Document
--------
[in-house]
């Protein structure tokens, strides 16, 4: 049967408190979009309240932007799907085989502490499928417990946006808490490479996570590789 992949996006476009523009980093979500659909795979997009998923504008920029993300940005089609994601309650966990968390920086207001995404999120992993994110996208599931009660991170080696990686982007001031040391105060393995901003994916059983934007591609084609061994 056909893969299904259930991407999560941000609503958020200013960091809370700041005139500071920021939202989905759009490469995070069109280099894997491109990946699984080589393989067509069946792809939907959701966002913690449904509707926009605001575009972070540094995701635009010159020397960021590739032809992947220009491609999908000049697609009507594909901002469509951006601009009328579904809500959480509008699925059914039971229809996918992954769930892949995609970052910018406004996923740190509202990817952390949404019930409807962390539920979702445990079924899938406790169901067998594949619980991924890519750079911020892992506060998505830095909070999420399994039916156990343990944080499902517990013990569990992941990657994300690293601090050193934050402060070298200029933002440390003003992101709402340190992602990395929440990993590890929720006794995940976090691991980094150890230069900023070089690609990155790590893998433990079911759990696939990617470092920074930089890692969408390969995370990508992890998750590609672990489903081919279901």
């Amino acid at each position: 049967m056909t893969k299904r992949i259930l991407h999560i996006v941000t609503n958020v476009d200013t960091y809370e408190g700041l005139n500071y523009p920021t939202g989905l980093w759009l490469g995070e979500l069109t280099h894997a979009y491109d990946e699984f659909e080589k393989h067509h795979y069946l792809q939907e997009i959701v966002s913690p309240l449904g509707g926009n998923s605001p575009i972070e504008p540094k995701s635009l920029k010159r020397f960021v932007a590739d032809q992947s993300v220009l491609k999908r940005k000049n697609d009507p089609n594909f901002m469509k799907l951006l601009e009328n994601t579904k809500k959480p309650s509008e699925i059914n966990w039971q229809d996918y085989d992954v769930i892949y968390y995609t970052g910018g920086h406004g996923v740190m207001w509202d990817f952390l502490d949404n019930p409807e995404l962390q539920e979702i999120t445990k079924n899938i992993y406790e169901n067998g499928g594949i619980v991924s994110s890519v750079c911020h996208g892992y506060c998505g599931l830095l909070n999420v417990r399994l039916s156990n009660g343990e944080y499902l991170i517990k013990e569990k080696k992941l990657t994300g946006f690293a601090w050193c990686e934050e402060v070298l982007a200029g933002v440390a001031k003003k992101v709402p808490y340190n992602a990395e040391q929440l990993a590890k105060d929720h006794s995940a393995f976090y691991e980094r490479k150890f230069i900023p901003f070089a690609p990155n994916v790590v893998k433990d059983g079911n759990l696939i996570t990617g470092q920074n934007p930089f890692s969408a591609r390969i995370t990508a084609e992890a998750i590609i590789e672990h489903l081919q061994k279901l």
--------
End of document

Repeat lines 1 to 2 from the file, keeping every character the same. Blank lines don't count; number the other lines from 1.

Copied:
[in-house]
């Protein structure tokens, strides 16, 4: 049967408190979009309240932007799907085989502490499928417990946006808490490479996570590789 992949996006476009523009980093979500659909795979997009998923504008920029993300940005089609994601309650966990968390920086207001995404999120992993994110996208599931009660991170080696990686982007001031040391105060393995901003994916059983934007591609084609061994 056909893969299904259930991407999560941000609503958020200013960091809370700041005139500071920021939202989905759009490469995070069109280099894997491109990946699984080589393989067509069946792809939907959701966002913690449904509707926009605001575009972070540094995701635009010159020397960021590739032809992947220009491609999908000049697609009507594909901002469509951006601009009328579904809500959480509008699925059914039971229809996918992954769930892949995609970052910018406004996923740190509202990817952390949404019930409807962390539920979702445990079924899938406790169901067998594949619980991924890519750079911020892992506060998505830095909070999420399994039916156990343990944080499902517990013990569990992941990657994300690293601090050193934050402060070298200029933002440390003003992101709402340190992602990395929440990993590890929720006794995940976090691991980094150890230069900023070089690609990155790590893998433990079911759990696939990617470092920074930089890692969408390969995370990508992890998750590609672990489903081919279901």